The city of Reutlingen is situated 12 km east of Tübingen and 31 km south of Stuttgart. Its population is around 110,000 and is capital of the district of Reutlingen. Bring nestled in a picturesque location between the Achalm and Georgenberg mountains, right at the foot of the Swabian Jura, Reutlingen is often referred to as the “Gate to the Swabian Jura”. The city has even made it into the Guinness Book of Records - with a street only 31 cm wide, the smallest street in the world. Tanning was the oldest and most important industry in Reutlingen. Right into the 19th century, the city’s top exports were leather and textiles. Reutlingen University still keeps this tradition alive today with courses in Textile & Design.
Its stunning towers can be seen for miles around against the backdrop of the extraordinary landscape. The ancestral castle of the royal family, former Prussian kings and German emperors, the House of Hohenzollern, sits on an 855 m high peak at the edge of the Swabian Jura. The castle was given its impressive form in 1850, out of the former ruins of the neo-Gothic castle. The construction covers almost the entire summit, consisting of four predominant components: Fortifications, palace, chapels and castle gardens. After its reconstruction, the castle was never inhabited for a long time and was only used for representative purposes. The castle has remained private property, and since 1952 it has endowed with works of art and memorabilia from Prussian history.
In the heart of the UNESCO natural heritage site of the Swabian Jura in Baden-Württemberg, the Marbach Stud with its 500-year-long history is the oldest stud farm in Germany. Amongst the horses kept here were animals which came from the royal stud farm of Einsiedel - the venue for the 65th World Ploughing Championship. Today, the stud farm is the biggest training company in Germany for horse training and is also an important focal point for horse trainers and jockeys. One of the biggest attractions of this farm stud with its reputation for Arabian breeds is the stud parade, which takes place on two weekends in September and October and where all kinds of breeds of studs and mares are put on show. Marbach houses a total of around 520 to 600 horses.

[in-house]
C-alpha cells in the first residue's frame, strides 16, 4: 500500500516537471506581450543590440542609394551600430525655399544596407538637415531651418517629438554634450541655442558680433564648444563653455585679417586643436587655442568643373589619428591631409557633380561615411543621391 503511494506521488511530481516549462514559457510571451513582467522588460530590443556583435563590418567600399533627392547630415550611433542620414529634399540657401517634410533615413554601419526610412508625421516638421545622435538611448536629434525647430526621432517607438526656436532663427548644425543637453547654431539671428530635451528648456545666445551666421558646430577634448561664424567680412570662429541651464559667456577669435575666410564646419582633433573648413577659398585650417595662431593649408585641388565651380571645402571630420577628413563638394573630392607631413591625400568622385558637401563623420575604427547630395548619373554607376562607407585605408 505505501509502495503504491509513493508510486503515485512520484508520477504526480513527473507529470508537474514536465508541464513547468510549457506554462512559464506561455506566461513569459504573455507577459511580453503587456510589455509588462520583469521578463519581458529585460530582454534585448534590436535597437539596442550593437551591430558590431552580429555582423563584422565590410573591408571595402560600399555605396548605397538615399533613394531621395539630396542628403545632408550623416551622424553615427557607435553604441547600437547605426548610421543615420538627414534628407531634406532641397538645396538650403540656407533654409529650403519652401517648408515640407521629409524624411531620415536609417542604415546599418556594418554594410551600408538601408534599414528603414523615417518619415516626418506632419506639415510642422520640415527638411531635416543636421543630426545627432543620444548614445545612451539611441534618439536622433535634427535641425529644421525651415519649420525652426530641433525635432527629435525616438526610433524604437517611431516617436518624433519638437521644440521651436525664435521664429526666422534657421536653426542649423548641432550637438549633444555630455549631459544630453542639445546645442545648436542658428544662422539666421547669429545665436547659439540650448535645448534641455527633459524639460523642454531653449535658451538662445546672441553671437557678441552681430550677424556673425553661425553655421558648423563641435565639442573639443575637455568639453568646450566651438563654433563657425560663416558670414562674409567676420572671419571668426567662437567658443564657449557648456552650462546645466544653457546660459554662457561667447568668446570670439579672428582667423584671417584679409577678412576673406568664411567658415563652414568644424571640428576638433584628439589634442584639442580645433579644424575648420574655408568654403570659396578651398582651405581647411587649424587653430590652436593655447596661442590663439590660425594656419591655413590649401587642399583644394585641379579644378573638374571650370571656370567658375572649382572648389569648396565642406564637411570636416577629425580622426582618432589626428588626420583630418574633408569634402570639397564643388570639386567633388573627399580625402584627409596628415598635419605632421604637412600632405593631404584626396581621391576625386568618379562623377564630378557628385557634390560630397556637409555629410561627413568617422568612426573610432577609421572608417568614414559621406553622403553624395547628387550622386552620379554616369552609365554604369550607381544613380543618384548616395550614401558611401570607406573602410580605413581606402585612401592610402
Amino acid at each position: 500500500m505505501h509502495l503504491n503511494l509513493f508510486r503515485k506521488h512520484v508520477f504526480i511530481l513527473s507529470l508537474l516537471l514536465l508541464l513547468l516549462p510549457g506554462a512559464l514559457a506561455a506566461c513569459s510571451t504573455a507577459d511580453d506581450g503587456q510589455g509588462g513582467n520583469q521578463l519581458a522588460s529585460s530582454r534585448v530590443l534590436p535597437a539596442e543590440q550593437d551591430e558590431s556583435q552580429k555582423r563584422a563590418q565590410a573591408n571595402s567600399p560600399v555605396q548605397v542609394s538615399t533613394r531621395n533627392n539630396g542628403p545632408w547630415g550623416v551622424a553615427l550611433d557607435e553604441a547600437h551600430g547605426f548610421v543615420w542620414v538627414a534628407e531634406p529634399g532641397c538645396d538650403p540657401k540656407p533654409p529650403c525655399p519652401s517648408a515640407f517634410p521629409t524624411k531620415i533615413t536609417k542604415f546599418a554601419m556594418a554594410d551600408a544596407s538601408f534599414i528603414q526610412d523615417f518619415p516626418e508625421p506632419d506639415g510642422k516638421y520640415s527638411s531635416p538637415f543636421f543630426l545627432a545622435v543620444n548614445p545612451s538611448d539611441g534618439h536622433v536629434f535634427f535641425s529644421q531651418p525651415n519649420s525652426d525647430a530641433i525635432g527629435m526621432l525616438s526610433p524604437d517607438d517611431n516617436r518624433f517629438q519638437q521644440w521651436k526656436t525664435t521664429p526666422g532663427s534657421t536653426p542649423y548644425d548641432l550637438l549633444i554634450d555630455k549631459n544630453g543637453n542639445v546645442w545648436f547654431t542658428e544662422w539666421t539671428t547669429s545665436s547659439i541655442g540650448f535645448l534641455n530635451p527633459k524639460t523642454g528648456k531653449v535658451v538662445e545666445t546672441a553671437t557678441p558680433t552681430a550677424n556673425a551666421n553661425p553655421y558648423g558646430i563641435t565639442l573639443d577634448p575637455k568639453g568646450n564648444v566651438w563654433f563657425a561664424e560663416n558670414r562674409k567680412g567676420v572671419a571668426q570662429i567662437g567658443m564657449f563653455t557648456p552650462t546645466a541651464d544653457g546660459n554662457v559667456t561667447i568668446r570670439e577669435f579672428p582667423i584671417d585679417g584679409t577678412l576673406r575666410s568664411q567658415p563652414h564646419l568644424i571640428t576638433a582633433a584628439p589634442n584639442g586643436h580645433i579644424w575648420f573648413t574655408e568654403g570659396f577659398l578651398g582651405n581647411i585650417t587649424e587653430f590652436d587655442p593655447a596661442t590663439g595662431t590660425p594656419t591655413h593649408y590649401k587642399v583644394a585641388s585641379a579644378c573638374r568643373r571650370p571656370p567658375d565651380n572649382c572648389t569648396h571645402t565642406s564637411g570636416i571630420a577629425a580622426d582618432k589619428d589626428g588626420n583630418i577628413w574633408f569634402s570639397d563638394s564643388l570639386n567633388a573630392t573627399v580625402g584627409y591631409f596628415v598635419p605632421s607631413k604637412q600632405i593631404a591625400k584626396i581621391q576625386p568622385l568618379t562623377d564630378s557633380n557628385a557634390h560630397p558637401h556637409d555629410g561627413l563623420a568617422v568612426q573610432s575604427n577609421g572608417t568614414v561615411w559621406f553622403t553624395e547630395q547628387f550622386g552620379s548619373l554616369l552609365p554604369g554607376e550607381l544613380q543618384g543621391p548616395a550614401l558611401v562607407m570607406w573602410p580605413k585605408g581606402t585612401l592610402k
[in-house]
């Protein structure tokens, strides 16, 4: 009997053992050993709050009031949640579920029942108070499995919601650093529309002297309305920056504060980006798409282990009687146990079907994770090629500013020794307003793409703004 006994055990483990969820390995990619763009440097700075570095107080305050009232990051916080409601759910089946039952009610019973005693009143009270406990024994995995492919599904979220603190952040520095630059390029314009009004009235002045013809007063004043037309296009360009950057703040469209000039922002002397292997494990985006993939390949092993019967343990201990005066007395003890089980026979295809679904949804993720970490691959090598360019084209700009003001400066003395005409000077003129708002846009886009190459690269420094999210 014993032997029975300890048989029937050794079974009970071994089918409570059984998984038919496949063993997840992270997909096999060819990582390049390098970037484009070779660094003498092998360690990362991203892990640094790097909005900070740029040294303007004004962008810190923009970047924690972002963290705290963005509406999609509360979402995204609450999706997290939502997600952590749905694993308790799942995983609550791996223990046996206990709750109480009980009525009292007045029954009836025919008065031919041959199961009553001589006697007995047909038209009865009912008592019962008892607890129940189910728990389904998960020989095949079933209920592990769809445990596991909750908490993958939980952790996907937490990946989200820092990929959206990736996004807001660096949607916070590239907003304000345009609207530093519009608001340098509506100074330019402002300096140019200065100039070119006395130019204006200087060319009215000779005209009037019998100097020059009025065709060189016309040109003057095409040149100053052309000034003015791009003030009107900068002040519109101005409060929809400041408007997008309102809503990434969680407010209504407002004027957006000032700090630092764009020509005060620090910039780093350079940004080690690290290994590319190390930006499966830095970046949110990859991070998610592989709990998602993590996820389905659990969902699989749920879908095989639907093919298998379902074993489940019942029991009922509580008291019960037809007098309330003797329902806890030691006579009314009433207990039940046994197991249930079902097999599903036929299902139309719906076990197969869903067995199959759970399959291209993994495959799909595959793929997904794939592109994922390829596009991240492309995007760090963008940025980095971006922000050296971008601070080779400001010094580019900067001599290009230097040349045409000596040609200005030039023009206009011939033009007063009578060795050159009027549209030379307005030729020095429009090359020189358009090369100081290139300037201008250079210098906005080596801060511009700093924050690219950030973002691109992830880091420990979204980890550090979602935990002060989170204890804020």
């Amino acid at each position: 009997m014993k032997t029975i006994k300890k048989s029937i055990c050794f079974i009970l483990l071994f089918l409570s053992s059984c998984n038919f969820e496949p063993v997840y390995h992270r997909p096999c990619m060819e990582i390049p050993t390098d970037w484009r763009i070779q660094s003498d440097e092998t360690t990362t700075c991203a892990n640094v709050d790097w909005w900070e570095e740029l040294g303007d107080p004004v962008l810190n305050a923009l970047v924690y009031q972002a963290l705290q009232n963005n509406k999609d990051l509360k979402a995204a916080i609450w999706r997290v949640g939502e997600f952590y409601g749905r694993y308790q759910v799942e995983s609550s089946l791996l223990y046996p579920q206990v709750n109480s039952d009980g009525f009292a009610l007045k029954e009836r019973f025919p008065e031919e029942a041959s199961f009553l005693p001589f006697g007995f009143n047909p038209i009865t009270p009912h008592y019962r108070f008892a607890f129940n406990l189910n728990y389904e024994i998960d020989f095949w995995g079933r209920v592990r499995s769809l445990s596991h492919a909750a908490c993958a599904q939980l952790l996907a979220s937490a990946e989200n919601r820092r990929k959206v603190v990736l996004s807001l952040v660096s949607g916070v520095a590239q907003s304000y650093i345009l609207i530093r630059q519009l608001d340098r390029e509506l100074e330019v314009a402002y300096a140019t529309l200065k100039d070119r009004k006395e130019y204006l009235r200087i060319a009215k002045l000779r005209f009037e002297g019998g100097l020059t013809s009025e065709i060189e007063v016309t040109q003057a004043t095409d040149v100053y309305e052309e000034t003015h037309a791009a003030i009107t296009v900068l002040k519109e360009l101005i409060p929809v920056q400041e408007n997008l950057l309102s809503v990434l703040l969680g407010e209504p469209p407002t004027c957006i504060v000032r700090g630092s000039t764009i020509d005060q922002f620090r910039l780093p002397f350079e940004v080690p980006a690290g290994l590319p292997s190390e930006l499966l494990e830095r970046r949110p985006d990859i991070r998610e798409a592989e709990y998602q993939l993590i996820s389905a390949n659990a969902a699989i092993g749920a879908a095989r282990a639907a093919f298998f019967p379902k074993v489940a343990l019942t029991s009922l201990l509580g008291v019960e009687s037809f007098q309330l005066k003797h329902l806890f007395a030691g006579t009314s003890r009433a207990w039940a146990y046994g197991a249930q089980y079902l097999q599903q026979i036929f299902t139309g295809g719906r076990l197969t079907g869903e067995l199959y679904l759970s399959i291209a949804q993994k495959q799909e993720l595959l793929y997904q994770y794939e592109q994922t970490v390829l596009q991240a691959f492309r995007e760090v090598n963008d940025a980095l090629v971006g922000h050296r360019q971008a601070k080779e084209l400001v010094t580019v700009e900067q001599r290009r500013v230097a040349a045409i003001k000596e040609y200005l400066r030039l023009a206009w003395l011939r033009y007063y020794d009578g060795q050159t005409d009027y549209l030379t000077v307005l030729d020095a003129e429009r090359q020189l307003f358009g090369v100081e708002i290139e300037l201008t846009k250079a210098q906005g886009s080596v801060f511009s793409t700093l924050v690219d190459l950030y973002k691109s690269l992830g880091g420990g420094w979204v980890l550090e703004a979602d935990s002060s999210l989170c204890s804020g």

Not far from the Hofgut Einsiedel, the Swabian Jura Natural Heritage Site around 50 km south east of Stuttgart. The Swabian Jura makes up part of the southwest German escarpment, thus the Swabian Jura is home to an impressive variety of natural landmarks, as well as centuries of skilled, traditionally cultivated landscapes and geological sights. Since 2009, 85,270 hectares of the central Swabian Jura have been recognised as a natural heritage site by UNESCO. The landscape’s special features include the steep escarpment, the Albtrauf, with forests on the slopes and ravines, swathes of orchards, and juniper meadows which are mostly used for sheep to graze.